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About Pvi99th

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  1. I see similarly between M and Ministry of Fear in the aspect of using everyday situations to build tension, You see the clock and Ray Milland sitting there. In essence he is leaving s place and going to London, you don't know what his past is or even where he currently is at. Yet the lighting, and the ticking of the clock build an expectation of suspense. I think the use of lighting, the discussion about it not being wise to go to London, and then seeing that he is leaving an asylum creates the suspense of film noir. You don't know what his past his but expect to learn it.
  2. The 1929 version is available on DVD from Warner Archive. I have never seen the film so I am not sure how it compares. Maybe that is another course, comparing original and remakes.
  3. You mention Marlowe and Spade. Both existed in various mediums. The stories of Chandler and Hammett, films like The Big Sleep and The Maltese Falcon, and the radio shows. Obviously film noir is a visual medium but elements might be present in "the theater of the mind", old time radio. Think about the use of music and sound in the films and compare that to the OTR shows. There are a lot of Marlowe films that TCM will be airing.
  4. Having seen this film several years ago I was initially shocked at the use of the first person POV but having seen other uses of it in both film, Lady in the Lake, and even an episode of MASH on TV, it now isn't so unique. Rare, yes but not unknown. I don't think that it was super successful in this case. The initial establishing shot of the barrel and hands detracted from the later first person POV's use. Had the entire thing been done in first person, with just seeing his view out of the barrel, and perhaps having him look down at it after going down the hill to establish the prison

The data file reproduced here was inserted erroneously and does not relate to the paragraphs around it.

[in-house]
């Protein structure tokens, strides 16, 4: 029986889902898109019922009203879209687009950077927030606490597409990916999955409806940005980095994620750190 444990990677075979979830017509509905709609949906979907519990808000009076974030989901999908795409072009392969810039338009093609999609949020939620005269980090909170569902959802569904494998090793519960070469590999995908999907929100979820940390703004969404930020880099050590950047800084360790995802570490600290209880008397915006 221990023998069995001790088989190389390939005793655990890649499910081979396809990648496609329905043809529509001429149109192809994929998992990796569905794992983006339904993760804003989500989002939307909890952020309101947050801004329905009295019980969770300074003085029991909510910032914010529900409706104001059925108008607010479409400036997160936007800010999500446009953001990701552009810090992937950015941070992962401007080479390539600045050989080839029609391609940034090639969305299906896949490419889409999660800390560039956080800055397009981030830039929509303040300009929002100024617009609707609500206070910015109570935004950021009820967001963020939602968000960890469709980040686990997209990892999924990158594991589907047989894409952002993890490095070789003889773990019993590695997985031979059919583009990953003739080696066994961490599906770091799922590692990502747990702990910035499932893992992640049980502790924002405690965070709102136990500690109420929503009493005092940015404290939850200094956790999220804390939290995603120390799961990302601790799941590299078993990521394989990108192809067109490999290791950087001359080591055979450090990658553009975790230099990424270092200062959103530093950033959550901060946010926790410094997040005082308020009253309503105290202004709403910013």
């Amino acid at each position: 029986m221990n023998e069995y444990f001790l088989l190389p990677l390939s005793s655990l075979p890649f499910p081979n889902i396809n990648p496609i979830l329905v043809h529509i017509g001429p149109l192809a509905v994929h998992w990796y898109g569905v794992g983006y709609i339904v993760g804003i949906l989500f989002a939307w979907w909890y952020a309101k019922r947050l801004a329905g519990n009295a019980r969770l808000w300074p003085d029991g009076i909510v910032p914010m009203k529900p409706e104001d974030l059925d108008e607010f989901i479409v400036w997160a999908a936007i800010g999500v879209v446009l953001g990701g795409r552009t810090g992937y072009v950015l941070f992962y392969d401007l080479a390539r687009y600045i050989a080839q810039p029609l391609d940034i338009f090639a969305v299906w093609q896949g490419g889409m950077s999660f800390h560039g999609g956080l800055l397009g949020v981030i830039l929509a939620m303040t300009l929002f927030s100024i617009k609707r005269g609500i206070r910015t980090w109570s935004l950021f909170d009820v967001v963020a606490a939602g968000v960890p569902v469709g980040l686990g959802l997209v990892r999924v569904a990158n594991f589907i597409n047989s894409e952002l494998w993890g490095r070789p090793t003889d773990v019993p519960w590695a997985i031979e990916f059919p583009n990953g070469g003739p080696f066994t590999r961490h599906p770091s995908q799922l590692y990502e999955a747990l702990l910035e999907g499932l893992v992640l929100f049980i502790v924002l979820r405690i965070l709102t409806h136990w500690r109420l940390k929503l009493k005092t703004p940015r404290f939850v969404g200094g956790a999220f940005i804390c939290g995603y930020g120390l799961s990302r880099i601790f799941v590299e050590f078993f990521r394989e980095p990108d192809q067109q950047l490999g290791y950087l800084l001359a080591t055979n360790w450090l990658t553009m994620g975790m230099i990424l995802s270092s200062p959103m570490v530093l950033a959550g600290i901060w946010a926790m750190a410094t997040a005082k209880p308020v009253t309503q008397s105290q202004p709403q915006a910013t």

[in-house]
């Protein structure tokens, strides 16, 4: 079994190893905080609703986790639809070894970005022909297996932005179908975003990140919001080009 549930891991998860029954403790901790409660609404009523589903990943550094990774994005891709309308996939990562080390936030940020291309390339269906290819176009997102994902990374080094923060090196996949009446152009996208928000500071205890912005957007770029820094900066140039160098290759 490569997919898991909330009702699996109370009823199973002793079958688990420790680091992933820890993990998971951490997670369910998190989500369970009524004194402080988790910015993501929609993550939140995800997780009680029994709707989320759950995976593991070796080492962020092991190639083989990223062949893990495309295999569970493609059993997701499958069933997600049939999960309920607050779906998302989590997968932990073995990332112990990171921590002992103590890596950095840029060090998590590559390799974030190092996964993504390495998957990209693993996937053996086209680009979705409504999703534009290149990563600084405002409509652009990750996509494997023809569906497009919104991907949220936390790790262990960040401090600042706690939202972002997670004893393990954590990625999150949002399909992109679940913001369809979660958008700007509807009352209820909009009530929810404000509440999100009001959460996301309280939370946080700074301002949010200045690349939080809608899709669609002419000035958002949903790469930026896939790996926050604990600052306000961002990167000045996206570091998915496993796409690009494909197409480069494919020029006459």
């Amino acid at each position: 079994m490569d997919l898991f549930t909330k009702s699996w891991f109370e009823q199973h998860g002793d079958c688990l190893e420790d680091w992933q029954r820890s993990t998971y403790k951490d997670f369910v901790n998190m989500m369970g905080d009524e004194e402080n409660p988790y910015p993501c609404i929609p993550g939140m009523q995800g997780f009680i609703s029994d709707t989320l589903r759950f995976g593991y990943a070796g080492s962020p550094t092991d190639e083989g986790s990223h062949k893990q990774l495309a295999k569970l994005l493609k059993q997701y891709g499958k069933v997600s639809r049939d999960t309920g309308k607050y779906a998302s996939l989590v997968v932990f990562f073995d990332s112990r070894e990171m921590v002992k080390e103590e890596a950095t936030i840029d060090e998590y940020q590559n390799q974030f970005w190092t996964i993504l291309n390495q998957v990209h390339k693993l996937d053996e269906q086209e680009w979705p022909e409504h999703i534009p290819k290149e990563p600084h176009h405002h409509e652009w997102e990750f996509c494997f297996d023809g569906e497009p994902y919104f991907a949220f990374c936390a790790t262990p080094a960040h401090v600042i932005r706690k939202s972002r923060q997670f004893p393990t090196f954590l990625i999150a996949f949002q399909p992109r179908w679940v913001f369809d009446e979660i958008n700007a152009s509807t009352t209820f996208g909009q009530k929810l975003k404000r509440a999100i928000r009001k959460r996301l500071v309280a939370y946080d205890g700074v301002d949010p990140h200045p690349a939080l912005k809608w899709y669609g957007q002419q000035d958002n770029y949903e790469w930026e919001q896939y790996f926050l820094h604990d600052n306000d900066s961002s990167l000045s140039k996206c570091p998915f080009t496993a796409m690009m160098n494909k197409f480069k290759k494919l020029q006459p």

5. As someone else mentioned, I have never been a big Bette Davis fan so I wasn't sure how I would feel about even watching the scene. I found it interesting, with the opening once again, similar to the last "Daily Dose" establishing a sense of normal life. Unlike the last though this scene is shattered by gunshots. I liked the use of the moonlight that is covered by the clouds and results in the foreboding sense of darkness but then the clouds pass and the light emerges once more. As Davis turns to look at the moon as the light returns it seems to foreshadow the idea that she has s
  6. The scene seems to establish a sense of everyday working life aboard a train. With the fire being seen first it makes you wonder about the possibility of fire in the film. As the music at the end builds I expected some calamity to befall the train itself. Perhaps the train is bringing the calamity?
  7. Having not seen this film previously I wondered about the opening. It seems to be establishing a sense of normal, everyday life aboard the train with the exception that you expect something to happen since this is an opening in a noir film. The use of the music, as the train pulls in, builds to a crescendo. It almost seems happy but you wonder how long that will last.
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